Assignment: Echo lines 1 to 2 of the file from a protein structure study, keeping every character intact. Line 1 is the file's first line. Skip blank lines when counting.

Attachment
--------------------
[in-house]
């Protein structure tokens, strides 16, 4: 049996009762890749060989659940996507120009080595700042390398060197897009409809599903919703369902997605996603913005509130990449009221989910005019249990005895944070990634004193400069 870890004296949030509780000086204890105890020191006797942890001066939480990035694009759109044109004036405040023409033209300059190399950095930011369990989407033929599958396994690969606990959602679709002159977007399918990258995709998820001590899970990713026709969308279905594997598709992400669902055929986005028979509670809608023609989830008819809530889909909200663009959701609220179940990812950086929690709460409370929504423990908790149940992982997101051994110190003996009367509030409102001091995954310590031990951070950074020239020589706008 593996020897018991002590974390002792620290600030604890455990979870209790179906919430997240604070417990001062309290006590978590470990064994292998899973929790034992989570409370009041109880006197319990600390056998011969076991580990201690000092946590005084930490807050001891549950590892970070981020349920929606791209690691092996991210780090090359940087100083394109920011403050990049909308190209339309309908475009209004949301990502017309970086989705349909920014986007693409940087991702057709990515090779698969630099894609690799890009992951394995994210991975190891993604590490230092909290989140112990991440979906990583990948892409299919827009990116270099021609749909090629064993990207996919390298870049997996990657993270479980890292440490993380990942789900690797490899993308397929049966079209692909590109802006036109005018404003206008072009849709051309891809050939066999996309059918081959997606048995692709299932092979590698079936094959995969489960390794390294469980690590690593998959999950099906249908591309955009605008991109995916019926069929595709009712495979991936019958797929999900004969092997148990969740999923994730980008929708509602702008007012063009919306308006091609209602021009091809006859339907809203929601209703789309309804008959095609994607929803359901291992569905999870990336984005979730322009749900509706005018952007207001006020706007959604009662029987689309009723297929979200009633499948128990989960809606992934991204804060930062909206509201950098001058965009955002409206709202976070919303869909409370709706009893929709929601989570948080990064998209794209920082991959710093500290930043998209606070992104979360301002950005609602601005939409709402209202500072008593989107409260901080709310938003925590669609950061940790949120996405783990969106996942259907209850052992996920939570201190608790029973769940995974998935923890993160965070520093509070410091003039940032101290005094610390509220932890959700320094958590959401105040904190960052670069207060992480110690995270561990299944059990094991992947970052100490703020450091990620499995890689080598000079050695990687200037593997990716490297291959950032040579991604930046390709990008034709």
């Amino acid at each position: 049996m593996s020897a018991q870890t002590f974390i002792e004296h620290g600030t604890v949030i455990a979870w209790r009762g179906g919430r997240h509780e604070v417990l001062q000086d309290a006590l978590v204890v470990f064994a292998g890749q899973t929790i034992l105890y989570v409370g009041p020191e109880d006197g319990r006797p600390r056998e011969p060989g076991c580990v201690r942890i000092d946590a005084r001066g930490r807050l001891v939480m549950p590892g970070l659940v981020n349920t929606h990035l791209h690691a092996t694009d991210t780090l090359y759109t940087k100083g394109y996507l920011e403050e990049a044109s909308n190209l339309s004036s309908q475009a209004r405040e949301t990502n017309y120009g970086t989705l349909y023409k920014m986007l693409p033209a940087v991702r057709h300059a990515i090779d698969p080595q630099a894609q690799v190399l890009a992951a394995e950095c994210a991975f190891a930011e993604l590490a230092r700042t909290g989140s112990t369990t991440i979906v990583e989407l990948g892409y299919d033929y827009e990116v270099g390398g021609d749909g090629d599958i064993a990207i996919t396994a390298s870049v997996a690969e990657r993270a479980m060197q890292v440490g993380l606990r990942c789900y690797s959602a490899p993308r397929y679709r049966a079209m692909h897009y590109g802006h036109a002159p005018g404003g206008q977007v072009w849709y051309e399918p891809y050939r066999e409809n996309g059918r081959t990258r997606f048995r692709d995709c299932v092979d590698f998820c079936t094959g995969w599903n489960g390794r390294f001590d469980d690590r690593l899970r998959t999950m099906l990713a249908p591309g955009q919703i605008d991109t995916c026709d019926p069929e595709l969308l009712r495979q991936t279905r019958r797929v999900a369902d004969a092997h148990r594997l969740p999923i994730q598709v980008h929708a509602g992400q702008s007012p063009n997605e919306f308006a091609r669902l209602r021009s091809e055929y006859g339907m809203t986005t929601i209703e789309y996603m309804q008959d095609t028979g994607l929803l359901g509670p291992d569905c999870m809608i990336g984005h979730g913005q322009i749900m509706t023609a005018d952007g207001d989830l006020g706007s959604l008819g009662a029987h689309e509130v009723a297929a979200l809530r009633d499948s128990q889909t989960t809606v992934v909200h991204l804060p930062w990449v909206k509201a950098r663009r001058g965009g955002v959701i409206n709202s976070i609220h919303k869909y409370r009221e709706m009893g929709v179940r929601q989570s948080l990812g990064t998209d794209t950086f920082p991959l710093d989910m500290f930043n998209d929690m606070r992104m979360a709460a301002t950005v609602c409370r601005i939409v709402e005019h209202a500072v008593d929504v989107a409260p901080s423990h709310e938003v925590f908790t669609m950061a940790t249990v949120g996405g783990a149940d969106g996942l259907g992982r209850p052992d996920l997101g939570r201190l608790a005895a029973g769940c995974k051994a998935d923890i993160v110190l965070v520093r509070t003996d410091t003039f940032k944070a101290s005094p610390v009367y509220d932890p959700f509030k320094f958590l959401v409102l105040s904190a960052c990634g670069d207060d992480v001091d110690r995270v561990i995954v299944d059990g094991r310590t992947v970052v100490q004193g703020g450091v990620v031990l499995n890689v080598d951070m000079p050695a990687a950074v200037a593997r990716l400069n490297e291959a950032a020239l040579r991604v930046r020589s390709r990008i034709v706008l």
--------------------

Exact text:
[in-house]
């Protein structure tokens, strides 16, 4: 049996009762890749060989659940996507120009080595700042390398060197897009409809599903919703369902997605996603913005509130990449009221989910005019249990005895944070990634004193400069 870890004296949030509780000086204890105890020191006797942890001066939480990035694009759109044109004036405040023409033209300059190399950095930011369990989407033929599958396994690969606990959602679709002159977007399918990258995709998820001590899970990713026709969308279905594997598709992400669902055929986005028979509670809608023609989830008819809530889909909200663009959701609220179940990812950086929690709460409370929504423990908790149940992982997101051994110190003996009367509030409102001091995954310590031990951070950074020239020589706008 593996020897018991002590974390002792620290600030604890455990979870209790179906919430997240604070417990001062309290006590978590470990064994292998899973929790034992989570409370009041109880006197319990600390056998011969076991580990201690000092946590005084930490807050001891549950590892970070981020349920929606791209690691092996991210780090090359940087100083394109920011403050990049909308190209339309309908475009209004949301990502017309970086989705349909920014986007693409940087991702057709990515090779698969630099894609690799890009992951394995994210991975190891993604590490230092909290989140112990991440979906990583990948892409299919827009990116270099021609749909090629064993990207996919390298870049997996990657993270479980890292440490993380990942789900690797490899993308397929049966079209692909590109802006036109005018404003206008072009849709051309891809050939066999996309059918081959997606048995692709299932092979590698079936094959995969489960390794390294469980690590690593998959999950099906249908591309955009605008991109995916019926069929595709009712495979991936019958797929999900004969092997148990969740999923994730980008929708509602702008007012063009919306308006091609209602021009091809006859339907809203929601209703789309309804008959095609994607929803359901291992569905999870990336984005979730322009749900509706005018952007207001006020706007959604009662029987689309009723297929979200009633499948128990989960809606992934991204804060930062909206509201950098001058965009955002409206709202976070919303869909409370709706009893929709929601989570948080990064998209794209920082991959710093500290930043998209606070992104979360301002950005609602601005939409709402209202500072008593989107409260901080709310938003925590669609950061940790949120996405783990969106996942259907209850052992996920939570201190608790029973769940995974998935923890993160965070520093509070410091003039940032101290005094610390509220932890959700320094958590959401105040904190960052670069207060992480110690995270561990299944059990094991992947970052100490703020450091990620499995890689080598000079050695990687200037593997990716490297291959950032040579991604930046390709990008034709």